getErrorCode()
   Returns the MySQL-specific error code

getSQLState()
   Returns the ANSI-standardSQLSTATEcode

getMessage()
   Returns the full text of the error message

Example 6-27 shows an example of invoking a simple stored procedure that involves noOUTparameters or result sets. On line 8 we create a statement object, and on line 9 we use theexecutemethod of that object to execute the stored procedure. If an error occurs, thecatch block on line 11 is invoked, and the relevant methods of theSQLExceptionobject are used to display the details of the error.

Example 6-27. Stored procedure error handling in Java/JDBC

1 try {
2    Class.forName("com.mysql.jdbc.Driver").newInstance();
3
4    String ConnectionString="jdbc:mysql://" + hostname + "/" +
database + "?user="+
5          username + "&password=" + password;
6    System.out.println(ConnectionString);7    Connection conn
= DriverManager.getConnection(ConnectionString);
8    Statement stmt=conn.createStatement();9    stmt.execute
("call error_test_proc(1)");
10}
11 catch(SQLException SQLEx) {
12    System.out.println("MySQL error: "+SQLEx.getErrorCode()+
13           " SQLSTATE:" +SQLEx.getSQLState());
14     System.out.println(SQLEx.getMessage());
15}

Python

Python can connect to MySQL using the MySQLdb extension. This extension generates Python exceptions if any MySQL errors are raised during execution. We enclose our calls to MySQL in a try block and catch any errors in an except block.

Example 6-28 shows how we can connect to MySQL and execute a stored procedure in Python. Line 1 commences thetryblock, which contains our calls to MySQL. On line 2 we connect to MySQL. On line 7 we create a cursor (SQL statement handle), and on line 8 we execute a stored procedure call.

Example 6-28. Stored procedure error handling in Python

1    try:
2           conn = MySQLdb.connect (host = 'localhost',
3                        user = 'root',
4                        passwd = 'secret',5                        db = 'prod',
6                         port=3306)
7           cursor1=conn.cursor()
8          cursor1.execute("CALL error_test_proc()")
9          cursor1.close()
10
11   except MySQLdb.Error, e:
12          print "Mysql Error %d: %s" % (e.args[0], e.args
[1]
)

If any of these calls generates a MySQL error condition, we jump to theexceptblock on line 11. TheMySQLdb.Errorobject (aliased here ase) contains two elements: element 0 is the MySQL error code, and element 1 is the MySQL error message.

C# .NET

MySQL provides an ADO.NET connector—MySQL Connector/Net—that allows any .NET-compatible language to interact with a MySQL server.

In this chapter we provide a short example of handling stored procedure errors from a C# program. More details are provided in Chapter 17.

As in Java, C# provides an exception-handling model that relieves the developer of the necessity of checking for error conditions after every statement execution. Instead, commands to be executed are included within atryblock. If an error occurs for any of these statements, execution switches to thecatchblock, in which appropriate error handling can be implemented.

Example 6-29 shows an example of error handling for a simple stored procedure (one without output parameters or result sets) in C#. A statement object for the stored procedure is created on line 15, and the statement is executed on line 17. If aMySqlException(essentially any MySQL error) occurs, the error handler defined on line 19 is invoked.

Example 6-29. Error handling in C#/ADO.NET

1  MySqlConnection myConnection;
2 myConnection = new MySqlConnection();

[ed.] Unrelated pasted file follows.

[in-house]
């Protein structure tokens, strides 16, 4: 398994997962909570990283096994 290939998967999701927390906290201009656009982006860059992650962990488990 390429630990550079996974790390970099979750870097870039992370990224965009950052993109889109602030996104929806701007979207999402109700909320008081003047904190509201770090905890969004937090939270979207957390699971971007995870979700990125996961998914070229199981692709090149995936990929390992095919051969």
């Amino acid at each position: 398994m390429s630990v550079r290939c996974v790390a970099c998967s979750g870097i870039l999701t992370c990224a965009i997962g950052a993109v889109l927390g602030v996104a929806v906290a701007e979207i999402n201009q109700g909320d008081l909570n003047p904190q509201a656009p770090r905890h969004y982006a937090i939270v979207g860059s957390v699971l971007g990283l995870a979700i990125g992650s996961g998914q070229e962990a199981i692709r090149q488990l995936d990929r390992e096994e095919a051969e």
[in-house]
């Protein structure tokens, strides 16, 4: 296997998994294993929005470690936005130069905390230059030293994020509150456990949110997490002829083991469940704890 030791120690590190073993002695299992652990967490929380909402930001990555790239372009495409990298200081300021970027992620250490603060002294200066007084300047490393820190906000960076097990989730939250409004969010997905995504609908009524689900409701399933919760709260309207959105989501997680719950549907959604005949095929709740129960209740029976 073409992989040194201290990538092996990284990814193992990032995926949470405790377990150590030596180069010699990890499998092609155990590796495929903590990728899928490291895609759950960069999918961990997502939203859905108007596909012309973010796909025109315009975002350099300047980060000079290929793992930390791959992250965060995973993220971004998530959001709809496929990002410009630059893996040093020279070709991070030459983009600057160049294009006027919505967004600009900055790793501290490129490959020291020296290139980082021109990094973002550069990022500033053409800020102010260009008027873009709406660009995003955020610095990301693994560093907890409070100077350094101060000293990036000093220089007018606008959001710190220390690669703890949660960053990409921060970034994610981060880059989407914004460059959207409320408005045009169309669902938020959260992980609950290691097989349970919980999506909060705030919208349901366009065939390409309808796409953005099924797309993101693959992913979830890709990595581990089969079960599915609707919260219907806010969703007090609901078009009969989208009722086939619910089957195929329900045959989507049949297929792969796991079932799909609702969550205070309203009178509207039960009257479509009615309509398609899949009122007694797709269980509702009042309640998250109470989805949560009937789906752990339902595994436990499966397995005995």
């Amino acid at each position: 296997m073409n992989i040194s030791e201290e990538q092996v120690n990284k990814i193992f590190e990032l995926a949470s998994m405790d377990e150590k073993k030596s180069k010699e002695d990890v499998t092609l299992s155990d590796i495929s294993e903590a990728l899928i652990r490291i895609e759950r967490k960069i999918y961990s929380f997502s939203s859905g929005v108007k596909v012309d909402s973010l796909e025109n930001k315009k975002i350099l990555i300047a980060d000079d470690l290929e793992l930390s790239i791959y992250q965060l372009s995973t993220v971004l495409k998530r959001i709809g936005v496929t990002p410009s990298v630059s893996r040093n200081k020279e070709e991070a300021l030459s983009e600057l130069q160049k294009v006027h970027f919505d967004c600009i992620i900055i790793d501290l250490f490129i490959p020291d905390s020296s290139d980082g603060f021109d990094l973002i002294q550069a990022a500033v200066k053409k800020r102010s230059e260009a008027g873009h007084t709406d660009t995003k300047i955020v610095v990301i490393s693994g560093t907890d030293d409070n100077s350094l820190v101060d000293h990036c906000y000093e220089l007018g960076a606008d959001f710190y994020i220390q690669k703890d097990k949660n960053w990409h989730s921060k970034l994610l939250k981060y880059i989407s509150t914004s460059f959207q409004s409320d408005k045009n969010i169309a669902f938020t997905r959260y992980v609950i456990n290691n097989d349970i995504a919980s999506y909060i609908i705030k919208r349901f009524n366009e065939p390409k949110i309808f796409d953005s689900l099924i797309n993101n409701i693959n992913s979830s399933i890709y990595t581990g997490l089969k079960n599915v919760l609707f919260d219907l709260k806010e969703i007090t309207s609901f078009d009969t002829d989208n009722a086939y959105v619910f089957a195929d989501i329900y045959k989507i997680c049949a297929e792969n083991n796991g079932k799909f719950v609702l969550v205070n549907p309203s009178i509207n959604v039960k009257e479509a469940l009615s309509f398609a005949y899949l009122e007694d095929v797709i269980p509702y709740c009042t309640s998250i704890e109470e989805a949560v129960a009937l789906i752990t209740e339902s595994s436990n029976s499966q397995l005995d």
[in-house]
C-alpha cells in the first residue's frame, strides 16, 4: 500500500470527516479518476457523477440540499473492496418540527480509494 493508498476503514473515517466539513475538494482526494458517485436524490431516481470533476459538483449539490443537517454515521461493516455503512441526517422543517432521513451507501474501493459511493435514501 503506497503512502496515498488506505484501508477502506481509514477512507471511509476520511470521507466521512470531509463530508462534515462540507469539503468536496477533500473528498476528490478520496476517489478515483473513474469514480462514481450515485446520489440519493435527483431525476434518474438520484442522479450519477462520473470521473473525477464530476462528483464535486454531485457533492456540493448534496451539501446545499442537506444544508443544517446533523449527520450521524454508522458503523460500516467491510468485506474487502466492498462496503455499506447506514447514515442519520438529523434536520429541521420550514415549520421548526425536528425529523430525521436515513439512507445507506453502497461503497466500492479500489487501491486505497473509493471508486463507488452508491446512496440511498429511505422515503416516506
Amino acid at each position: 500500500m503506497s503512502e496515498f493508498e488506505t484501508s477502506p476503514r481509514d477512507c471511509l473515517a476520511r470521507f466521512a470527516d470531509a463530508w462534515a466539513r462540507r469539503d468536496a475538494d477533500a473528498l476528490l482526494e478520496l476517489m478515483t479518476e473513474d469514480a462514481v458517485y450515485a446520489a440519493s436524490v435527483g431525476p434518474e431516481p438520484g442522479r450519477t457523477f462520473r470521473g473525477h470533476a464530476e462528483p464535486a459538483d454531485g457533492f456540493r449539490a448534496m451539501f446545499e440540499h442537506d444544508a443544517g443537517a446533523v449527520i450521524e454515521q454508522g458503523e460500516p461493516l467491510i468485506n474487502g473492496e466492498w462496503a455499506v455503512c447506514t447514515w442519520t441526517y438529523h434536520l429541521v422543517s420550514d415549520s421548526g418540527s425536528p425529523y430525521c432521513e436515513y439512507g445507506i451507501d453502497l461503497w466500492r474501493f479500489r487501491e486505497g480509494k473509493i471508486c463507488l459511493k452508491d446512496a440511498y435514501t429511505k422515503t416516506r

3 myConnection.ConnectionString =
"database="+database+";server="+server+
4                              ";user
id="+user+";Password="+password;
5  try {
6     myConnection.Open();
7 }
8 catch (MySqlException MyException)      {
9     Console.WriteLine("Connection error: MySQL code:
"+MyException.Number
10                     +" "+ MyException.Message);
11  }
12
13  try {
14
15    MySqlCommand myCommand = new MySqlCommand("call
error_test_proc(1)
",16          myConnection);
17          myCommand.ExecuteNonQuery(); 18  }
19  catch (MySqlException MyException)    {
20     Console.WriteLine("Stored procedure error: MySQL code: "
+ MyException.Number 21                    + " " +
MyException.Message);
22 }

catchblocks have access to aMySQLExceptionobject; this object includesMessageandNumber properties, which contain the MySQL error message and error number, respectively.

Visual Basic .NET

The process for handling stored program errors in Visual Basic .NET (VB.NET) is practically identical to that of C#.

Example 6-30 shows an example of error handling for a simple stored procedure (one without output parameters or result sets) in VB.NET. A statement object for the stored procedure is created on lines 16 and 17, and the statement is executed on line 18. If aMySqlException(essentially any MySQL error) occurs, the error handler defined in lines 20-24 is invoked.

Example 6-30. Stored procedure error handling in VB.NET

1 Dim myConnectionString As String = "Database=" & myDatabase & _
2      " ;Data Source=" & myHost & _
3      ";User Id=" & myUserId & ";Password=" & myPassword
4
5 Dim myConnection As New MySqlConnection(myConnectionString)
6
7 Try
8     myConnection.Open()
9  Catch MyException As MySqlException
10      Console.WriteLine("Connection error: MySQL code: " &
MyException.Number & _
11                     " " + MyException.Message)
12  End Try
13
14  Try
15
16     Dim myCommand As New MySqlCommand("call
error_test_proc(1)
")
17     myCommand.Connection = myConnection18     myCommand.ExecuteNonQuery()
19
20  Catch MyException As MySqlException
21       Console.WriteLine("Stored procedure error: MySQL code:
" & _
22               MyException.Number & " " & _
23               MyException.Message)
24  End Try

Catch blocks have access to aMySQLExceptionobject; this object includesMessageandNumber properties, which contain the MySQL error message and error number, respectively.